Thursday was a strange day to be a citizen of the Internet. People got into intense arguments about the colors of a dress, a pair of escaped llamas became an instant meme and the Conservative Political Action Committee put out an open call for questions on Twitter.
— CPAC (@CPACnews) February 26, 2015
The request for questions accompanied this week’s kickoff of the group’s annual conference, and the intent was seemingly to get Twitter users involved in a dialogue with speakers. Instead, almost every use of the #CPACQ hashtag Thursday was a joke or a harsh criticism of conservative politics.
Did you guys stop saying “What Would Jesus Do?” because you hated the answer? #CPACQ
— Kendall (@KendallMcK) February 26, 2015
#CPACQ How, exactly, does ensuring all people have access to affordable health care go against the teachings of Jesus?
— Nefarious Newt (@NefariousNewt) February 26, 2015
— heath brown (@heathbrown) February 26, 2015
#CPACQ Which represents “freedom” more to you: the inability to make a living wage, or the inability to purchase affordable health care?
— skullsinthestars (@drskyskull) February 26, 2015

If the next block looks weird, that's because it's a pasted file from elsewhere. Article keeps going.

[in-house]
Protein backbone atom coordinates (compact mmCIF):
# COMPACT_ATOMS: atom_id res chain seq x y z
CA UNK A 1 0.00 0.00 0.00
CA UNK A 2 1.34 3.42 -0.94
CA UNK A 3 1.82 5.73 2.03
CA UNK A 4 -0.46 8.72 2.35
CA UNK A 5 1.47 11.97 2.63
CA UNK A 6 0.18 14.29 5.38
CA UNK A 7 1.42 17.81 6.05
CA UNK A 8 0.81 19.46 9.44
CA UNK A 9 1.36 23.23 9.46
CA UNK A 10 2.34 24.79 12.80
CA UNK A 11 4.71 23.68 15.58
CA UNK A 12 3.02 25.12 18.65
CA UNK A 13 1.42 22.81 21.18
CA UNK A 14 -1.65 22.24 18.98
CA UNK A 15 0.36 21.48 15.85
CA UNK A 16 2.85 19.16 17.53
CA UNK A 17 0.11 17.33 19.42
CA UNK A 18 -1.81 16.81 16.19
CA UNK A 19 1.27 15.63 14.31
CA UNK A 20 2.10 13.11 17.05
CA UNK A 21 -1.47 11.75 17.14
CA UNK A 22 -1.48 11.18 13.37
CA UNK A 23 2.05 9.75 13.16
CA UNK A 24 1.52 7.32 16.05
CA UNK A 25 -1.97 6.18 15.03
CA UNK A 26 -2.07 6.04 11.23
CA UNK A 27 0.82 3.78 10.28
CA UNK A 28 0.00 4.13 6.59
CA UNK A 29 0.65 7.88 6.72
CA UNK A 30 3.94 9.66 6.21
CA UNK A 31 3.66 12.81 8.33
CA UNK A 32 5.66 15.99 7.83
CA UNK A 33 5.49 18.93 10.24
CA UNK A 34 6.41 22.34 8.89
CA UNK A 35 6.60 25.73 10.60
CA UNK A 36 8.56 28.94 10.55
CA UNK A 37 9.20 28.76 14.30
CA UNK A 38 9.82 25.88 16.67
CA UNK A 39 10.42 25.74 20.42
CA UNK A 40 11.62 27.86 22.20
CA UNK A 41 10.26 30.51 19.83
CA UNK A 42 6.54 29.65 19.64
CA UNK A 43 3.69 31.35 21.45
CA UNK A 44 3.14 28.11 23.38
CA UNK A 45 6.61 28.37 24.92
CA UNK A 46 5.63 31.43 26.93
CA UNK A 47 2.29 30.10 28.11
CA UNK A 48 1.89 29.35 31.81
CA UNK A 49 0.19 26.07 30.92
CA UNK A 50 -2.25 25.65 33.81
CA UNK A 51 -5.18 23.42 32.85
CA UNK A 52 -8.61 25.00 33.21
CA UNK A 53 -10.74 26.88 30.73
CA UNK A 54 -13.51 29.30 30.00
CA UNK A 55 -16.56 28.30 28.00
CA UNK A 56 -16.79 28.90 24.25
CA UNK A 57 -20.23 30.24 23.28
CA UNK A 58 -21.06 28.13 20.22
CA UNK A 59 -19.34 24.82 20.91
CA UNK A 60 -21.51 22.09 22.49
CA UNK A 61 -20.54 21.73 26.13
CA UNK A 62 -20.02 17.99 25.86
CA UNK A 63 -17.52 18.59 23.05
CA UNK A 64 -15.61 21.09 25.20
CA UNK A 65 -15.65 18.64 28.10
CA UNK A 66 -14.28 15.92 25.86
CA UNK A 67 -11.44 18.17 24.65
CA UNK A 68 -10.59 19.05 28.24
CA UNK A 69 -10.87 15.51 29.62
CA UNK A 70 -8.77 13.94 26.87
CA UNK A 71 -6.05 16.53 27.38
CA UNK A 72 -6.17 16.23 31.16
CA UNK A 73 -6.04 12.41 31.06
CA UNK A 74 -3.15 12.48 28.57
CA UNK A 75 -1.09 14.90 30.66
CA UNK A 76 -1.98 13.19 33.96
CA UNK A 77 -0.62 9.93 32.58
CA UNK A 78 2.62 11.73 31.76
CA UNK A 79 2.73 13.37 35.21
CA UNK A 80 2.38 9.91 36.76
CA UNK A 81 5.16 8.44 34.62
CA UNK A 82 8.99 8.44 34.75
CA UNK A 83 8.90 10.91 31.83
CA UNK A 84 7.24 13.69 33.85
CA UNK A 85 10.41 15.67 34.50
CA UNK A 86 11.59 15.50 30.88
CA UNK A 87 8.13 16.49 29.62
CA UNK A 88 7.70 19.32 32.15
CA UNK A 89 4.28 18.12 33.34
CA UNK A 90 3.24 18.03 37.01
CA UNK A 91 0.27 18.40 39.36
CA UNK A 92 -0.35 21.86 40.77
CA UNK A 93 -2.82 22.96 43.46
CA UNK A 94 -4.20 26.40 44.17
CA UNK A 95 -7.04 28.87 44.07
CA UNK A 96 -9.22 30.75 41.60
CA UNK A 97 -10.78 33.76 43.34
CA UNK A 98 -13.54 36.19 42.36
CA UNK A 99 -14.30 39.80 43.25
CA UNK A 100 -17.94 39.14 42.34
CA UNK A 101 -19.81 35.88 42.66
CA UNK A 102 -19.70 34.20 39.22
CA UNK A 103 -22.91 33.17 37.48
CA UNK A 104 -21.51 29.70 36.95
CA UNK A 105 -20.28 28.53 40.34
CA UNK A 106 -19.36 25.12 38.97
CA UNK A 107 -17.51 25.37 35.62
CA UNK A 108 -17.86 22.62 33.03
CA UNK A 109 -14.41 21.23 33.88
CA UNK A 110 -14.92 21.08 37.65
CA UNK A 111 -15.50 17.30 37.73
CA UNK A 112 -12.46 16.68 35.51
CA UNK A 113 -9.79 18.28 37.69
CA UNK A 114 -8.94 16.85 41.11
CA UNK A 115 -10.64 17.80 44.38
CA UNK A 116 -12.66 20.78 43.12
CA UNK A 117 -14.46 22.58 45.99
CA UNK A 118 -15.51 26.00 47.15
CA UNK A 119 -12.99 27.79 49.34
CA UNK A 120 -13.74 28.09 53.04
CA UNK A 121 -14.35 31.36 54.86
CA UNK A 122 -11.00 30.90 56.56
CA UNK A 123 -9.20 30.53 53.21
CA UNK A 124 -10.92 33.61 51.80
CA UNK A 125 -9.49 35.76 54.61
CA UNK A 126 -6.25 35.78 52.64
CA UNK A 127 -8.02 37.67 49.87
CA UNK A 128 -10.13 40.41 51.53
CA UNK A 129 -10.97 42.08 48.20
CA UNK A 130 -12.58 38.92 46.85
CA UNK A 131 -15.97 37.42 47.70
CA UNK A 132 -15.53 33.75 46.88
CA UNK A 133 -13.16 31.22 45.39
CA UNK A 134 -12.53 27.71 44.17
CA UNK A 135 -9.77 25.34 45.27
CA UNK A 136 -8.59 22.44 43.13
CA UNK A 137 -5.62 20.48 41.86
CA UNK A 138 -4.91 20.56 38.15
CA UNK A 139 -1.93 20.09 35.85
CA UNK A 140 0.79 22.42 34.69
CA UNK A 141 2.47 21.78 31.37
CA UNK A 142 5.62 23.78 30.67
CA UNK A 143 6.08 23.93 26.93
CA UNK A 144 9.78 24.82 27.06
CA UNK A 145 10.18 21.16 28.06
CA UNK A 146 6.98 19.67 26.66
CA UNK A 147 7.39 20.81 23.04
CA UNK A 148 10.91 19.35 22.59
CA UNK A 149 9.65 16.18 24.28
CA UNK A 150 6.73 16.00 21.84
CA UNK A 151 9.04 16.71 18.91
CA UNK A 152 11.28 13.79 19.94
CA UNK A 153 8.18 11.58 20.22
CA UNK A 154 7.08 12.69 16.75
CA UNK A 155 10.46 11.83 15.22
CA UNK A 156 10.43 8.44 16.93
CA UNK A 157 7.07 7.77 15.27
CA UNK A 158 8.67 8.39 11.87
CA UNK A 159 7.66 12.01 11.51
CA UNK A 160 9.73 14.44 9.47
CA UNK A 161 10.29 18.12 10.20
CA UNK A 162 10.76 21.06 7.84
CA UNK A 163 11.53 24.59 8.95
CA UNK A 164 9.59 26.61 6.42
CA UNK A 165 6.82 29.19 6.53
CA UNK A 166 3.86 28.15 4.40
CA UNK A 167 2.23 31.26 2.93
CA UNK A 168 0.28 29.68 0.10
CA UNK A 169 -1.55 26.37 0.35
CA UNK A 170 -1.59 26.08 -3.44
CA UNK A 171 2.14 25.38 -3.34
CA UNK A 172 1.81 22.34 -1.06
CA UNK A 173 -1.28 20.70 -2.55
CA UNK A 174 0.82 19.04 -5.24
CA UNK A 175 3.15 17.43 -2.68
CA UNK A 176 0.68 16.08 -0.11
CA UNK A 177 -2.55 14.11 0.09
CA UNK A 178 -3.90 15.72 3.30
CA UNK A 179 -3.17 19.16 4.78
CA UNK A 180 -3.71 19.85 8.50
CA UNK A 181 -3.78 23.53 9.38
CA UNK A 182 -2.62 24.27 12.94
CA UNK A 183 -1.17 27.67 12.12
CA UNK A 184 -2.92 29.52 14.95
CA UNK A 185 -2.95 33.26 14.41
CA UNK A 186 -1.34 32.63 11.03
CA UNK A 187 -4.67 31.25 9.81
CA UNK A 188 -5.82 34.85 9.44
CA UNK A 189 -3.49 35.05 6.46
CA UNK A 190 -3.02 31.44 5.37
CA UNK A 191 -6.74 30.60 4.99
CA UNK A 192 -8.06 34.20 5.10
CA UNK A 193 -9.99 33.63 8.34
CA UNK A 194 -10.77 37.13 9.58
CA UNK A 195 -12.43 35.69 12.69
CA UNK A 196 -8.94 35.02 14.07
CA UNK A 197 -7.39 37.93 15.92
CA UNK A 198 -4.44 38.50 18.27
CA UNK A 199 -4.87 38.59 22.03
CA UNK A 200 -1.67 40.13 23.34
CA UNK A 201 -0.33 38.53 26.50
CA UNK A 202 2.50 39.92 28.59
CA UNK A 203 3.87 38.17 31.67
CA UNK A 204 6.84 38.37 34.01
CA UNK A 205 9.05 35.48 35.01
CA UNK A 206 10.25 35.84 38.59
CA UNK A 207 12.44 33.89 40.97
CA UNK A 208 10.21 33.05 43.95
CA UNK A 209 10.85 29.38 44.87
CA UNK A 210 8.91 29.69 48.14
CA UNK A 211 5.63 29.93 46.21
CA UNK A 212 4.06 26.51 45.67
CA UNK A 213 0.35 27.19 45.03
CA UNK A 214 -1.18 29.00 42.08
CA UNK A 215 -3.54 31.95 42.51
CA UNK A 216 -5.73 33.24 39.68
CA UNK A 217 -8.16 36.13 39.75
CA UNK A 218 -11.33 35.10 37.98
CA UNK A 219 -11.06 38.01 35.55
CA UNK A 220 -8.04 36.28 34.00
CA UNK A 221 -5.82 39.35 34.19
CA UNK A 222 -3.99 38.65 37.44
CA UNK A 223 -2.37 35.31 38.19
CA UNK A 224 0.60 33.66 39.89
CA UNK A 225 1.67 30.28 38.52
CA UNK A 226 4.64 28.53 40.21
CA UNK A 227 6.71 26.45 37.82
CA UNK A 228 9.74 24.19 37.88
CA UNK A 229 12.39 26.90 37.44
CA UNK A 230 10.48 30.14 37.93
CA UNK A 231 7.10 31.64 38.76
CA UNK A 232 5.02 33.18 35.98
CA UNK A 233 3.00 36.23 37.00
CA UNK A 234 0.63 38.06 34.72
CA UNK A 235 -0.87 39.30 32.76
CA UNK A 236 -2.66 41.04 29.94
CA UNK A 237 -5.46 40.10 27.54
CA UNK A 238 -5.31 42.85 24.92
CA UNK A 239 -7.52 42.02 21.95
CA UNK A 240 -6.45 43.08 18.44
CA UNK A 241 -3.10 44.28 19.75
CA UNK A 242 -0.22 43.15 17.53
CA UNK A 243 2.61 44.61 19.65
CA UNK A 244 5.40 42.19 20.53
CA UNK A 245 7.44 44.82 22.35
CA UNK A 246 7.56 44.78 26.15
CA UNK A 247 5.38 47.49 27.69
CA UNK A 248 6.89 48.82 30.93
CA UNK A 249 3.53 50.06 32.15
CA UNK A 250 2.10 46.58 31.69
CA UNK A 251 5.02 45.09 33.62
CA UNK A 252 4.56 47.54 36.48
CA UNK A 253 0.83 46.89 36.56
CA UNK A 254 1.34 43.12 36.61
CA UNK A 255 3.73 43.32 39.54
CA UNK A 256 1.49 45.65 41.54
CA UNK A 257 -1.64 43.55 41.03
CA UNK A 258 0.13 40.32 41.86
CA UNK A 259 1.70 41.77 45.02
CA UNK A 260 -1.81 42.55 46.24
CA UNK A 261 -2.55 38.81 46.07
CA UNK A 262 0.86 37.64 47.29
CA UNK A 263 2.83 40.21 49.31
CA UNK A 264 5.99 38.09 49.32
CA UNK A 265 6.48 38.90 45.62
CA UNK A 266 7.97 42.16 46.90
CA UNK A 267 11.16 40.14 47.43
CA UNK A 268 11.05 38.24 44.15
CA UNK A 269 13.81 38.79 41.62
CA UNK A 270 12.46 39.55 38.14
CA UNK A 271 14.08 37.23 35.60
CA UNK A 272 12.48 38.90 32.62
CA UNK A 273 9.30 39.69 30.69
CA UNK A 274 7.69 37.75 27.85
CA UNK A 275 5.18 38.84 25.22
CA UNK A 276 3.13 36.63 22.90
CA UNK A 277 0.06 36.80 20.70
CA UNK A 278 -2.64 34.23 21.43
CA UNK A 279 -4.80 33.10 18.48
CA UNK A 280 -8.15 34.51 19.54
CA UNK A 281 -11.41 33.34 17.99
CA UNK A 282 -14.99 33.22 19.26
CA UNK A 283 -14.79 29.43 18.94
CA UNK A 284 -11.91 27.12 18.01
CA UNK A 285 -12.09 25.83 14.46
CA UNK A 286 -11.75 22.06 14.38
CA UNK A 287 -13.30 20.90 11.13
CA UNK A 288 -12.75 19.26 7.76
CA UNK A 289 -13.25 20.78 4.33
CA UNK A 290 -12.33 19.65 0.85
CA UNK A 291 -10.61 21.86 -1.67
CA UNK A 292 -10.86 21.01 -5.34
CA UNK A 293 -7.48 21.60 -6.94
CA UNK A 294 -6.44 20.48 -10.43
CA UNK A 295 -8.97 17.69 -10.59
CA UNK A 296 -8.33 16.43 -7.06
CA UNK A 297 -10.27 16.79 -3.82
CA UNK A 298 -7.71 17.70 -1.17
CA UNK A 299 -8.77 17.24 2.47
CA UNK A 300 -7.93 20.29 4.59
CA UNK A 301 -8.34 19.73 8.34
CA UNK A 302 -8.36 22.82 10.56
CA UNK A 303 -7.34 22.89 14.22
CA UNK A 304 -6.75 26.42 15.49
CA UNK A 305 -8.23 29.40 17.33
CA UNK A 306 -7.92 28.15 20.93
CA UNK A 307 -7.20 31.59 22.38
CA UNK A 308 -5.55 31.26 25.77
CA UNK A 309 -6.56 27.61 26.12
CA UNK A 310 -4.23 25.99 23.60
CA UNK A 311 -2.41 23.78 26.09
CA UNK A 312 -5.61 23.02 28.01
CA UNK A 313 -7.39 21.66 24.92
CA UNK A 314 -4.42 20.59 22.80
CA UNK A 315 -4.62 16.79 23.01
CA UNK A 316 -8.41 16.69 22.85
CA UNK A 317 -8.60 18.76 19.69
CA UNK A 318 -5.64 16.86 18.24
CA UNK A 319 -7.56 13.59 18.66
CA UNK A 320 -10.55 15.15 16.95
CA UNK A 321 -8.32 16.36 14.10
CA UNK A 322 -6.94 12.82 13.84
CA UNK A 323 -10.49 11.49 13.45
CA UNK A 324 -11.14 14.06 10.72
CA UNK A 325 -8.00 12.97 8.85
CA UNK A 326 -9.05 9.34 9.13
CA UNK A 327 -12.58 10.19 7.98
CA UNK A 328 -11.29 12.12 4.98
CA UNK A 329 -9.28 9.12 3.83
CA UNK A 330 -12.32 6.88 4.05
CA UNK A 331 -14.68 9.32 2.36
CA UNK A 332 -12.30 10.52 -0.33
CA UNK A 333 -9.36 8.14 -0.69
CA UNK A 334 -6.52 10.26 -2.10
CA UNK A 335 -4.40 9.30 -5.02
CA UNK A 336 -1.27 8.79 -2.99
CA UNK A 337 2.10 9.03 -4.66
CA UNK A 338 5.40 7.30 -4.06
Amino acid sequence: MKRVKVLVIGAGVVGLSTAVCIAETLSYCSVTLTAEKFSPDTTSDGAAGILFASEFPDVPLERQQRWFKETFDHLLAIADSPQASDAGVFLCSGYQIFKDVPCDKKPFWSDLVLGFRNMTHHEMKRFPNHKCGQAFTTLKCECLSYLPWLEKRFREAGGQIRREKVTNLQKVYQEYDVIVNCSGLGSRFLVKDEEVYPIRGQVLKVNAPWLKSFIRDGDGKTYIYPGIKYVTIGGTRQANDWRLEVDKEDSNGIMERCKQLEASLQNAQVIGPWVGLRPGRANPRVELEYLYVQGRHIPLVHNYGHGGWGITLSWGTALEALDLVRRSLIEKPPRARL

What color is the dress? #CPACQ
— Andrew Patrick (@Andrew_Patrick) February 27, 2015
Even the Democratic Party’s official account got in on the sniping:
Criminal investigations, gutted university budgets, slashed health care – how will you pick 1 leader from this incredible 2016 field? #CPACQ
— The Democrats (@TheDemocrats) February 26, 2015
Of course, that drew some criticism of Democrats as well.
@TheDemocrats I don’t think you want to talk about criminal investigations or cuts to healthcare, guys.
— Travesham (@Travesham) February 26, 2015
The lesson of #CPACQ is the same as that of #myNYPD and J.P. Morgan’s #AskJPM. If your organization is already the focus of considerable online criticism, it’s best not to invite more in the name of open dialogue.